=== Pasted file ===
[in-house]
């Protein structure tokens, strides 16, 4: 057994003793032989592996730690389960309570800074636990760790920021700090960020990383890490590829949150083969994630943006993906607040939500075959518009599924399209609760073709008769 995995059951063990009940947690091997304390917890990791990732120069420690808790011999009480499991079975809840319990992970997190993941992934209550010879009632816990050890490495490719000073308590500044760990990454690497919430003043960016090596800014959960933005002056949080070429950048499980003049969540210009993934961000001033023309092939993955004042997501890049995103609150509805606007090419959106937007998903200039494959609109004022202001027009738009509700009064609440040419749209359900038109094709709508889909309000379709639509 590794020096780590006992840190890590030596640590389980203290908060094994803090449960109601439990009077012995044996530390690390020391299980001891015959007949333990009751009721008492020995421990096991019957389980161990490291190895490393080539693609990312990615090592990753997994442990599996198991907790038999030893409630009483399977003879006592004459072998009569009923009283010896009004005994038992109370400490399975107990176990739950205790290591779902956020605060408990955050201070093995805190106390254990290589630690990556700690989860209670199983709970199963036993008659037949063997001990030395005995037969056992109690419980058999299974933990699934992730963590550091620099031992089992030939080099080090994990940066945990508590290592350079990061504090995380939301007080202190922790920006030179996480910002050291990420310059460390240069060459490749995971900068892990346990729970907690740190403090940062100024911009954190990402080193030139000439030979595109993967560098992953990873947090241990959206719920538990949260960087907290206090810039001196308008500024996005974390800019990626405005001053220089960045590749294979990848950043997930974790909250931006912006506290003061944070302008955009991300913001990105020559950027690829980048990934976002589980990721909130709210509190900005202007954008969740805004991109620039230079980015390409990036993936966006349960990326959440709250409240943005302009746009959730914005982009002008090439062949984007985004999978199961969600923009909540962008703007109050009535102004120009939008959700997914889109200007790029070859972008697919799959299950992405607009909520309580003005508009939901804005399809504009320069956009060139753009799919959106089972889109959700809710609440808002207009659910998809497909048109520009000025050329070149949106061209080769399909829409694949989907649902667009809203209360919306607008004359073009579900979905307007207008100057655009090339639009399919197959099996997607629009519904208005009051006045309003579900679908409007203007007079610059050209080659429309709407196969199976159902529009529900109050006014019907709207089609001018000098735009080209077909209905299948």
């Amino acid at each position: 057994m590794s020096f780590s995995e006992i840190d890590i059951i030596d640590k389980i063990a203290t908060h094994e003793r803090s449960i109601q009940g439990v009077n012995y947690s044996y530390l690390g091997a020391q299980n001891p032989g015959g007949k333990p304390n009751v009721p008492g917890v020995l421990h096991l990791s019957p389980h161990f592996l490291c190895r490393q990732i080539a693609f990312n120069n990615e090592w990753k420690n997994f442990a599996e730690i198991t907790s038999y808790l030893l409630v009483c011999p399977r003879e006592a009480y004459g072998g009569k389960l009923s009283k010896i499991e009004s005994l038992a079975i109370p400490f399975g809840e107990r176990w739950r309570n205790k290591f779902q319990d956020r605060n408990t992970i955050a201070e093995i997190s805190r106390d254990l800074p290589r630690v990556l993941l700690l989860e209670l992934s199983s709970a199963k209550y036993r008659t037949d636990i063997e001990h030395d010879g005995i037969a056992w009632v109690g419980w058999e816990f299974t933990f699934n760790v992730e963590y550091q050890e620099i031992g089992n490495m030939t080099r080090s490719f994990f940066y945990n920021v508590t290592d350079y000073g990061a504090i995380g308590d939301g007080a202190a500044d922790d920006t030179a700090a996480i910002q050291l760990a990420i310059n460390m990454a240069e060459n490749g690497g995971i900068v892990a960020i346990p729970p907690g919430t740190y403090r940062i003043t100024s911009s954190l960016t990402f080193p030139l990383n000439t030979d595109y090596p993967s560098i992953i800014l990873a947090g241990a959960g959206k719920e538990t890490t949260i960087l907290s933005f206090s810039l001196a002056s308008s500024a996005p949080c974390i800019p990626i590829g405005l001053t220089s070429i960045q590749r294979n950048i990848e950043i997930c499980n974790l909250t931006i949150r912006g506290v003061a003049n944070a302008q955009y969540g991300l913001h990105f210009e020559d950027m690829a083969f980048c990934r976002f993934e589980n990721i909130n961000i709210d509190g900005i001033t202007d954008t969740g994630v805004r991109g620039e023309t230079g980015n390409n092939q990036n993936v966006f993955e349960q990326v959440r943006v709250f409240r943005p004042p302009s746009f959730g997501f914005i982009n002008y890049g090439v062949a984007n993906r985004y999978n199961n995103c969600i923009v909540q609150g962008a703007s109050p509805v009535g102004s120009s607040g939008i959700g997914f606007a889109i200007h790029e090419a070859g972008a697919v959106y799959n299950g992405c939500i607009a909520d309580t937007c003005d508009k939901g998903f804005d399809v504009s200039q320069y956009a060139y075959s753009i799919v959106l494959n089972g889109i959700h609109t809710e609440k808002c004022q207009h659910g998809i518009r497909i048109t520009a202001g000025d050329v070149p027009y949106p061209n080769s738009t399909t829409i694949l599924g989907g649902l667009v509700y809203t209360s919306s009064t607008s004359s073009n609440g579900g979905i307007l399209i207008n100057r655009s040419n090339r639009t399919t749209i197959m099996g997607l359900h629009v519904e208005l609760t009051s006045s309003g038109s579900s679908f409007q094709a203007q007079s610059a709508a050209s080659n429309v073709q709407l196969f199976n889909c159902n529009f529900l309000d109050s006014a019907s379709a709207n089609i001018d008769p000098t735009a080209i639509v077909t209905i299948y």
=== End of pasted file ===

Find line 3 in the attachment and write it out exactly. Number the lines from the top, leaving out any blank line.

């Amino acid at each position: 057994m590794s020096f780590s995995e006992i840190d890590i059951i030596d640590k389980i063990a203290t908060h094994e003793r803090s449960i109601q009940g439990v009077n012995y947690s044996y530390l690390g091997a020391q299980n001891p032989g015959g007949k333990p304390n009751v009721p008492g917890v020995l421990h096991l990791s019957p389980h161990f592996l490291c190895r490393q990732i080539a693609f990312n120069n990615e090592w990753k420690n997994f442990a599996e730690i198991t907790s038999y808790l030893l409630v009483c011999p399977r003879e006592a009480y004459g072998g009569k389960l009923s009283k010896i499991e009004s005994l038992a079975i109370p400490f399975g809840e107990r176990w739950r309570n205790k290591f779902q319990d956020r605060n408990t992970i955050a201070e093995i997190s805190r106390d254990l800074p290589r630690v990556l993941l700690l989860e209670l992934s199983s709970a199963k209550y036993r008659t037949d636990i063997e001990h030395d010879g005995i037969a056992w009632v109690g419980w058999e816990f299974t933990f699934n760790v992730e963590y550091q050890e620099i031992g089992n490495m030939t080099r080090s490719f994990f940066y945990n920021v508590t290592d350079y000073g990061a504090i995380g308590d939301g007080a202190a500044d922790d920006t030179a700090a996480i910002q050291l760990a990420i310059n460390m990454a240069e060459n490749g690497g995971i900068v892990a960020i346990p729970p907690g919430t740190y403090r940062i003043t100024s911009s954190l960016t990402f080193p030139l990383n000439t030979d595109y090596p993967s560098i992953i800014l990873a947090g241990a959960g959206k719920e538990t890490t949260i960087l907290s933005f206090s810039l001196a002056s308008s500024a996005p949080c974390i800019p990626i590829g405005l001053t220089s070429i960045q590749r294979n950048i990848e950043i997930c499980n974790l909250t931006i949150r912006g506290v003061a003049n944070a302008q955009y969540g991300l913001h990105f210009e020559d950027m690829a083969f980048c990934r976002f993934e589980n990721i909130n961000i709210d509190g900005i001033t202007d954008t969740g994630v805004r991109g620039e023309t230079g980015n390409n092939q990036n993936v966006f993955e349960q990326v959440r943006v709250f409240r943005p004042p302009s746009f959730g997501f914005i982009n002008y890049g090439v062949a984007n993906r985004y999978n199961n995103c969600i923009v909540q609150g962008a703007s109050p509805v009535g102004s120009s607040g939008i959700g997914f606007a889109i200007h790029e090419a070859g972008a697919v959106y799959n299950g992405c939500i607009a909520d309580t937007c003005d508009k939901g998903f804005d399809v504009s200039q320069y956009a060139y075959s753009i799919v959106l494959n089972g889109i959700h609109t809710e609440k808002c004022q207009h659910g998809i518009r497909i048109t520009a202001g000025d050329v070149p027009y949106p061209n080769s738009t399909t829409i694949l599924g989907g649902l667009v509700y809203t209360s919306s009064t607008s004359s073009n609440g579900g979905i307007l399209i207008n100057r655009s040419n090339r639009t399919t749209i197959m099996g997607l359900h629009v519904e208005l609760t009051s006045s309003g038109s579900s679908f409007q094709a203007q007079s610059a709508a050209s080659n429309v073709q709407l196969f199976n889909c159902n529009f529900l309000d109050s006014a019907s379709a709207n089609i001018d008769p000098t735009a080209i639509v077909t209905i299948y």